What Are BIRP Notes and How are They Used?

If you are a mental/behavioral health provider then you might be familiar with BIRP notes. BIRP notes are a notetaking format that therapists might use to document sessions in clinical records. Therapists are infamous for their notetaking. In every movie with a mental health provider, you see them scribbling things in a notebook right in front of their patients. The reality is that the documenting of clinical notes is important for billing, the tracking of progress, and keeping providers organized. What are BIRP notes, how are they used, and how are they different from other notetaking styles?

The Composition of Clinical Records

Clinical records are an important piece of the mental health profession. Having detailed records is what helps improve the quality of care and the tracking of a client’s overall progress. So what makes up a clinical record?

Patient Information (Name, DOB, demographics, etc.)

Reason for Seeking Services (Depression, Anxiety, Stress, etc.)

Diagnosis and Impression

Treatment Plan

Treatment Details

Progress Reports

What are BIRP Notes?

The acronym for BIRP notes stands for Behavior, Intervention, Response, Plan. It is a format of notetaking that helps mental health providers track patient progress and formulate plans for the future. The formatting of notetaking enables providers to document efficiently without missing details.

Behavior

The behavior section of BIRP notes is dedicated to how the client presents themselves, the problem, their “behavior” and other observations of both subjective and objective details. This section might include things the client said during their session, their responses to certain questions, their mood, or different emotions they expressed, how they carried themselves, and more. For example, if the client presented themselves as frustrated or responded to certain questions with hesitation, those things would be noted in this section. If they said, “that really made me feel ___,” a therapist might also write that in this section as a quote.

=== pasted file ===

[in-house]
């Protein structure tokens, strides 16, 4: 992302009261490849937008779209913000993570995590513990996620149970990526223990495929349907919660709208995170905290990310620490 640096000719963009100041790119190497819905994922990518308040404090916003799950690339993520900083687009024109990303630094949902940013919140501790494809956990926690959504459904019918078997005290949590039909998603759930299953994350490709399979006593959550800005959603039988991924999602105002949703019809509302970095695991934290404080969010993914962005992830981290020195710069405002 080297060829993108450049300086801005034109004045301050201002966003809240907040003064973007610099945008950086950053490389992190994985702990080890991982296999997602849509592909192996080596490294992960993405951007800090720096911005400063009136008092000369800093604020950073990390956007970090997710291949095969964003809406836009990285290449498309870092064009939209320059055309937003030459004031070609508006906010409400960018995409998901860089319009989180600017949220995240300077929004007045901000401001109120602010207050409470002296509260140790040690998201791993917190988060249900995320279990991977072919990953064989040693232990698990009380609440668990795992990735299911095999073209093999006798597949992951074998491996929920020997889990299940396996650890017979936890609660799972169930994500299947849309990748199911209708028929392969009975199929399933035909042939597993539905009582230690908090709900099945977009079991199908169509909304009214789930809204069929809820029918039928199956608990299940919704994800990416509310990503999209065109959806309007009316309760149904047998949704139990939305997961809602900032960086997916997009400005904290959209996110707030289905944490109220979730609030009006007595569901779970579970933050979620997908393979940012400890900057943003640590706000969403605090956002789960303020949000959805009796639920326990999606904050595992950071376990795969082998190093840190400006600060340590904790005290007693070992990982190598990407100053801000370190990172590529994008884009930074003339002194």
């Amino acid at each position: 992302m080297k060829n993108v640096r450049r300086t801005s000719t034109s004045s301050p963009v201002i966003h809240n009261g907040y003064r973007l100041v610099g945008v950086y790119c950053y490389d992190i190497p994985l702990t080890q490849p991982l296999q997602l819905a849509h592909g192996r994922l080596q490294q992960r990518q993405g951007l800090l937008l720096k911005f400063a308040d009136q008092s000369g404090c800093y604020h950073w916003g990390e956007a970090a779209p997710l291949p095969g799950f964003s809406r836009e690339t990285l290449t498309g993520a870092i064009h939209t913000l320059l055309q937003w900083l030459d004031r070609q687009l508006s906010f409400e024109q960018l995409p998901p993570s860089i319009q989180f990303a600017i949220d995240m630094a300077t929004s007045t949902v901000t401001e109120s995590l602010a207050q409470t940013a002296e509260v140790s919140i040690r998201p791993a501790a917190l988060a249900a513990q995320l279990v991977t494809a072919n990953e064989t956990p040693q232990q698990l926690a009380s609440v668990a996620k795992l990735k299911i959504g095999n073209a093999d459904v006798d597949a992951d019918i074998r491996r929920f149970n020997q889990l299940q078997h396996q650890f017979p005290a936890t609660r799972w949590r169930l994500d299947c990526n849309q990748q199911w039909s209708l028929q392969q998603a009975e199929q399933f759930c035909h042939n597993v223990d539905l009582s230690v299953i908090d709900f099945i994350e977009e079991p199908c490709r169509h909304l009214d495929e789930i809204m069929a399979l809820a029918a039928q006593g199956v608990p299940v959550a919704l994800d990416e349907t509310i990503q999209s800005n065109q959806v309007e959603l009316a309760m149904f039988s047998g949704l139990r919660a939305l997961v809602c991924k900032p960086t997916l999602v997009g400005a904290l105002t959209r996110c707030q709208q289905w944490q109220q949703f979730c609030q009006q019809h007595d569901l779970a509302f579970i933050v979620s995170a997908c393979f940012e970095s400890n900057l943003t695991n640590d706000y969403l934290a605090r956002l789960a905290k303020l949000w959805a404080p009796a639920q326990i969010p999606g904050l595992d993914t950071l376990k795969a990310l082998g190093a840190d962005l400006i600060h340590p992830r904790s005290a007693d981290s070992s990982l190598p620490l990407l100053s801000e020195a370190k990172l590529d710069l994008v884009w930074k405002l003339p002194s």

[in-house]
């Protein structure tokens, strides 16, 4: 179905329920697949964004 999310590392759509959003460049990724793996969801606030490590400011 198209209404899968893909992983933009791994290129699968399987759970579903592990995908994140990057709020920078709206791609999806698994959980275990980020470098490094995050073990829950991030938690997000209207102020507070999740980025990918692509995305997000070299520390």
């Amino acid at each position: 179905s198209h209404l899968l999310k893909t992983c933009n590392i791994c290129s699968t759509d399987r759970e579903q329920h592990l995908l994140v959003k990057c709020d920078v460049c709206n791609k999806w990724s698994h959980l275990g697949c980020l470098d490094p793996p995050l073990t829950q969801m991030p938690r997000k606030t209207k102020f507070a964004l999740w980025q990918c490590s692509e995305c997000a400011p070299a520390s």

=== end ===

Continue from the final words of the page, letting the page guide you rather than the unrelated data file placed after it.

Interventions

This section of BIRP notes is less about what was observed and more about the methods used to work with the client to reach goals, uncover information, or guide them through their next steps. It should be a detailed account of the session, not from the client’s actions, but from the therapists. This section might include certain interventions you used, what questions you asked (and why), or changes you decided to make to the treatment plan while it was unfolding.

Response

In the first two sections of BIRP notes, you detailed the client’s emotions, behaviors, and responses to certain questions or topics as well as what methods you used during the session. The Response section should be dedicated to an in-depth analysis of the client’s responses to the interventions you chose to use. Rather than use vague terms like “they were angry,” a therapist might write, “They were frustrated when I asked them ___ and responded by saying ___. It took them a few seconds to gather their thoughts to formulate a response.”

Plan

The Plan section of BIRP notes is meant to detail the action plan for the next session and on. In a field like mental health, treatment plans require a certain fluidity. BIRP notes enable a provider to plan from a visit to visit depending on how the session went, what information was uncovered/discussed, and what the client hopes to work on in the future. This section should detail the time and place of the next appointment, what interventions the therapist plans to use, and what topics will be addressed. For example,

Other Documentation Models:

Some of the most common documentation models other than BIRP notes include SOAP notes and DAP notes. SOAP notes originated in healthcare as a model to streamline the notetaking process. Due to the fact that mental health care is less black and white compared to healthcare, some therapists prefer DAP notes. DAP notes offer more room for subjectivity in notetaking, but unlike BIRP notes, include an assessment section.

Common Factors:

SOAP, DAP, and BIRP notes all aim to streamline the notetaking process. They are all effective ways for standardizing the documentation process so that providers do not spend an unnecessary amount of time on it, but are still a reliable source of information regarding the session. All are used for billing, planning, and progress tracking purposes.

Notetaking Software:

The best and simplest way to document easily and effectively is to adopt a notetaking software. Certain notetaking solutions come with BIRP note formatting options, as well as other options, to help record information digitally in a secure and accessible way.

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